Women of Muslim community wait for the arrival of Turkish President Tayyip Erdogan, near a mosque in the city of Komotini, Greece © Alexandros Avramidis / Reuters
On Tuesday, Greek MPs passed a new law under which the Muslim minority would no longer be bound by Sharia law. Under the old system, family disputes over inheritance, divorce and child custody would be settled by muftis and Islamic law scholars. But this parallel legal system has been accused of sexism and discrimination against women.
“The government today is taking an historic step by bringing to Parliament the bill on Sharia which widens and deepens legal and civil equality enjoyed by all Greek men and women without exception,” Prime Minister Alexis Tsipras said in a written statement.
“Respecting in every way the unique characteristics of the Muslim minority in Thrace, the government, with the bill, rectifies past injustices against its members.”
The bill gives priority to Greek courts, and was supported by all major parties except the far-right Golden Dawn, which said it wasn’t clear what powers the Islamic courts would still maintain.
The revision of the law comes after a legal case brought by one Hatijah Molla Salli, a widow from the city of Komotini in Thrace, eastern Greece. Salli was fighting an inheritance dispute with her late husband’s sisters and won the initial case, but in 2013 the Greek Supreme Court ruled that the century-old agreement with Turkey takes precedent. Salli then filed a complaint with the European Court of Human Rights (ECHR), which is expected to weigh in on the topic later this year.
After the First World War and the collapse of the Ottoman Empire, the Greek and Turkish governments carried out a population exchange in 1923 in which millions of Muslim and Orthodox Christian people were moved between the two countries. Under the deal, the remaining Muslims in Greece would be placed under Islamic customs and law.
Today there are more than 110,000 Greek Muslims, according to various estimates, mostly concentrated in the eastern region of Thrace near the Turkish border. The situation of Greek Muslims is closely watched by the Turkish government, which considers them Turks, although the community also includes Roma and the Bulgarian-speaking Pomaks. During his visit to Athens in December, Turkish President Recep Tayyip Erdogan accused Greece of not respecting its Muslim citizens.
Greece is one of the few European countries which recognize some aspects of Islamic law alongside its own secular legal system. In the UK, a number of Sharia tribunals operate under the Arbitration Act which allows them to resolve legal disputes as long as this doesn’t conflict with British law.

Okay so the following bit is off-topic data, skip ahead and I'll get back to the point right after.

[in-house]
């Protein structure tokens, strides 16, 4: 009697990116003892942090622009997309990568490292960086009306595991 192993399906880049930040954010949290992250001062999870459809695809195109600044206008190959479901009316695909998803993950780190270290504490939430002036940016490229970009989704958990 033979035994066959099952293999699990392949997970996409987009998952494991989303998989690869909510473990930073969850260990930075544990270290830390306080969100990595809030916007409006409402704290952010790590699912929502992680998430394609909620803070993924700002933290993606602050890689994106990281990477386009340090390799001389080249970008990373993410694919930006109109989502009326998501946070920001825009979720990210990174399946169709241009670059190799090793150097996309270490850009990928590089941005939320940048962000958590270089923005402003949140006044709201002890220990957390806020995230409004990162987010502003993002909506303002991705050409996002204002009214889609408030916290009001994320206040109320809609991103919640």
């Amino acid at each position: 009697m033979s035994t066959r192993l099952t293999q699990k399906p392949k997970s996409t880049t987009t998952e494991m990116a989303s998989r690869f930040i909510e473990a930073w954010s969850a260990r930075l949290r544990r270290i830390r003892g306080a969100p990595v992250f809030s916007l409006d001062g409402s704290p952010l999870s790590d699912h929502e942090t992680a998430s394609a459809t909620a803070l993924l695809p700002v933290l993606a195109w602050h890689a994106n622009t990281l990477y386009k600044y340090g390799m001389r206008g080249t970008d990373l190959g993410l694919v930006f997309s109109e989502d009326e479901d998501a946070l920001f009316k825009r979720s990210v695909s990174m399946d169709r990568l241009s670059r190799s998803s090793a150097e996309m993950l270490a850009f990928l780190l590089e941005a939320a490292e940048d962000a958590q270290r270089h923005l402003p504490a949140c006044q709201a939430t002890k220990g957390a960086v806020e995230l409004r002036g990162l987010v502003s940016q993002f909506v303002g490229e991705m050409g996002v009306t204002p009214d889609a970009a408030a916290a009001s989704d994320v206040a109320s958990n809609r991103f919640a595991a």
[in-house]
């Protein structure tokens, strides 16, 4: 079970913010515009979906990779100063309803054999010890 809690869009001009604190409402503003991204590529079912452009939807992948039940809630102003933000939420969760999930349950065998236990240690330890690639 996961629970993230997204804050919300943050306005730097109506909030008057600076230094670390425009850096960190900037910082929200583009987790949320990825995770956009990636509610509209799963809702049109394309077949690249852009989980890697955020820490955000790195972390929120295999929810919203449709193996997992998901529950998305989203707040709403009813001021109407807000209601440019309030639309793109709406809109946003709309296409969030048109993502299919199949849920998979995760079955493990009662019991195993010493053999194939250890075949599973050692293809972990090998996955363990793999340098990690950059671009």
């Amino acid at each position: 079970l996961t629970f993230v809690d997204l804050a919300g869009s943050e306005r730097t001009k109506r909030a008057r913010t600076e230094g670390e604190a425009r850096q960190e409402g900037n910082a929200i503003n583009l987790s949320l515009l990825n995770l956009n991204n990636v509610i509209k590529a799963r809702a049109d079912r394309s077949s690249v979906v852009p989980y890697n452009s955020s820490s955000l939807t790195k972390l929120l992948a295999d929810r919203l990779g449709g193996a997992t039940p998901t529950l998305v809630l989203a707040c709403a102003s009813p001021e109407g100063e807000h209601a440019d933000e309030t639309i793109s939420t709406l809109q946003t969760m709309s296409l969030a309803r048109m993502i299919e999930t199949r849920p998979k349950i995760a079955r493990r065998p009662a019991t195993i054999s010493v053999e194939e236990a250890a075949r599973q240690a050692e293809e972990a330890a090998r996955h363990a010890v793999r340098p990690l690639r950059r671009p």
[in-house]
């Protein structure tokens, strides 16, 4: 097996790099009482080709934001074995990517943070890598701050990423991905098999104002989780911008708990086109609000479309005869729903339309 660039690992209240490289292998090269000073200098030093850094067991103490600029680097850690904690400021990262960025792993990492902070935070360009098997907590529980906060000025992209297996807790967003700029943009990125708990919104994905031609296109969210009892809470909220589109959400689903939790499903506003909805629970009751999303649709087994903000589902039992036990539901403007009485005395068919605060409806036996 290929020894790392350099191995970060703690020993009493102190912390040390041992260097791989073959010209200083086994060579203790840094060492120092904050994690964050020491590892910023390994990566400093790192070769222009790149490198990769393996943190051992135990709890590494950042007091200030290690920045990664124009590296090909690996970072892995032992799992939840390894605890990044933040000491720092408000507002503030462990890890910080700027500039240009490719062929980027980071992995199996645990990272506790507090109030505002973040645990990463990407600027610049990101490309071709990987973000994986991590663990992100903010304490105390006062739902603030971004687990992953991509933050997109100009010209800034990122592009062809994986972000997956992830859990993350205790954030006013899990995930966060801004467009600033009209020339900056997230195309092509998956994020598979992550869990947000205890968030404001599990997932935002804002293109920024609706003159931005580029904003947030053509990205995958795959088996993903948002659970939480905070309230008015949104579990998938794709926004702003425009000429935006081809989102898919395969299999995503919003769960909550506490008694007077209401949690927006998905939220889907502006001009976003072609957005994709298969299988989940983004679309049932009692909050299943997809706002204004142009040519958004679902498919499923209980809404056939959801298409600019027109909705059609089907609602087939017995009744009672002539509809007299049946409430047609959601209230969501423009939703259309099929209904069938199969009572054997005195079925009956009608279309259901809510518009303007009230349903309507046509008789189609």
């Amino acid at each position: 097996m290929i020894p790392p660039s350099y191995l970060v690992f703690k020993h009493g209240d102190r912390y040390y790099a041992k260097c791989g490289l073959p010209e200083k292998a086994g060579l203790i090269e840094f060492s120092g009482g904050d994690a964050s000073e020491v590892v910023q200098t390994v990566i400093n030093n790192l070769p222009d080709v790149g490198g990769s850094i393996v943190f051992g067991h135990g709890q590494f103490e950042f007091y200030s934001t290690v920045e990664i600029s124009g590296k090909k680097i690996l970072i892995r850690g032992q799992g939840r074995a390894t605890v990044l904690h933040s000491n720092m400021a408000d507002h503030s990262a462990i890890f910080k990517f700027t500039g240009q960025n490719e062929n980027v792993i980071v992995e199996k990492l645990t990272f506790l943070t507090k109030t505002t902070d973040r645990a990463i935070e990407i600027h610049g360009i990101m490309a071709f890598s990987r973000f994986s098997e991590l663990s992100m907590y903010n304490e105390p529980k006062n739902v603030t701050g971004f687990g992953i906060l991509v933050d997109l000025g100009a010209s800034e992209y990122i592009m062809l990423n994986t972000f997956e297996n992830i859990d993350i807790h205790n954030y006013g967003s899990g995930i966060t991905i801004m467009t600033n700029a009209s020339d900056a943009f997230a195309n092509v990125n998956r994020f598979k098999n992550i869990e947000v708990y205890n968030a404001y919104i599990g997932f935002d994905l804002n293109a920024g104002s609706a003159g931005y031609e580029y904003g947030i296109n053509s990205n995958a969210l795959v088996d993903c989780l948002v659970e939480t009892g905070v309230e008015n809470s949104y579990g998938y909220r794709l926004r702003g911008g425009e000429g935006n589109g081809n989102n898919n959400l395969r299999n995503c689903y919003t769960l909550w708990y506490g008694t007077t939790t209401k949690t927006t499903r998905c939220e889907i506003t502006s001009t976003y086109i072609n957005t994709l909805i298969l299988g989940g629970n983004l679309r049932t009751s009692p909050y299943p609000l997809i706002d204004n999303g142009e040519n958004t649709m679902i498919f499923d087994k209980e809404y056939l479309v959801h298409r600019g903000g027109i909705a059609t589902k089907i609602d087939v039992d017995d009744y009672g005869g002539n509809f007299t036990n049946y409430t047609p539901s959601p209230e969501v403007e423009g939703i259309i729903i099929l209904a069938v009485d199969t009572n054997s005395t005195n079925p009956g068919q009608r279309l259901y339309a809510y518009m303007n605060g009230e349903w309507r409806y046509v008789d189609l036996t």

Official Turkish body said it was OK for girls to marry at 9, claims it was only following Islam
Turkish schoolchildren in Ankara / Reuters / Umit Bektas
In an online religious glossary intended for the public released earlier this week, Diyanet, as the body is known, stated that these are the earliest ages for children to reach adolescence, and once the threshold of emotional and physical maturity is crossed, they must be allowed to marry “to save themselves from adultery.”
The statement ignited an immediate firestorm of opposition from politicians, women’s rights activists, and secularists.
“The Turkish Civil Code clearly states that adulthood begins at the age of 18. Early marriages violate children’s rights, women’s rights, human rights. As CHP MPs we ask parliament to investigate child marriages,” said Murat Bakan, a deputy from the main opposition party on Twitter.
Trabzon'da kadınlar Diyanet İşleri Başkanlığı'nın kadın ve çocuk düşmanı açıklamalarına karşı basın açıklaması gerçekleştirdi. Açıklamayı geri çekmeniz, Dini Terimler Sözlüğünü kapatmanız yetmez!
Tecavüzü, çocuk evliliklerinizi meşrulaştıran zihniyetinizi yok edeceğiz! pic.twitter.com/iNuHQ7VkOu
— KTÜ Kadın Kolektifi (@ktu_ukk) January 4, 2018
In the city of Trabzon, female protesters staged a demonstration holding placards reading, “Stop exploitation of children!”while in Izmir, the banners proclaimed, “Child marriage is a crime.”
The legal marriage age in Turkey is 18, with exceptions for 17-year-olds with parental consent, and 16 year-olds with a court-issued permit.
Diyanet has taken down its original entry, clarifying that it “had never approved child marriages and never will” and insisting it was merely interpreting Islamic scriptures. It also emphasized that “consent” was a necessary condition of any union.
But the outrage, which has included calls and a Twitter hashtag campaign for Diyanet to be shut down, highlights the long-running controversies of underage marriage and Islamization in Turkey.
An academic study last year, estimated that as many as one in three Turkish marriages involve a partner who is under 18. The vast majority of the children involved are women, who are disproportionately likely to be poor, illiterate, living in rural areas, and later subjected to abuse and exploitation.
There is concern that in conjunction with November’s mufti law – in which the ruling Islamist AKP party allowed sanctioned clerics, rather than state officials, to register marriages – will legitimize traditional child bride unions, reversing decades of progress.
Meanwhile, Diyanet, which was once a secular watchdog that oversaw restrictions on religious proselytizing, has, according to its critics, morphed into a powerful propaganda tool for the Islamist government.
Its budget has ballooned under former PM and current President Recep Tayyip Erdogan. It has attracted scorn for its published rulings, including a (later withdrawn) fatwa that stated a father can desire his daughter, and another, that said it was sufficient for a man to “see his wife as his mother or sister” to divorce her.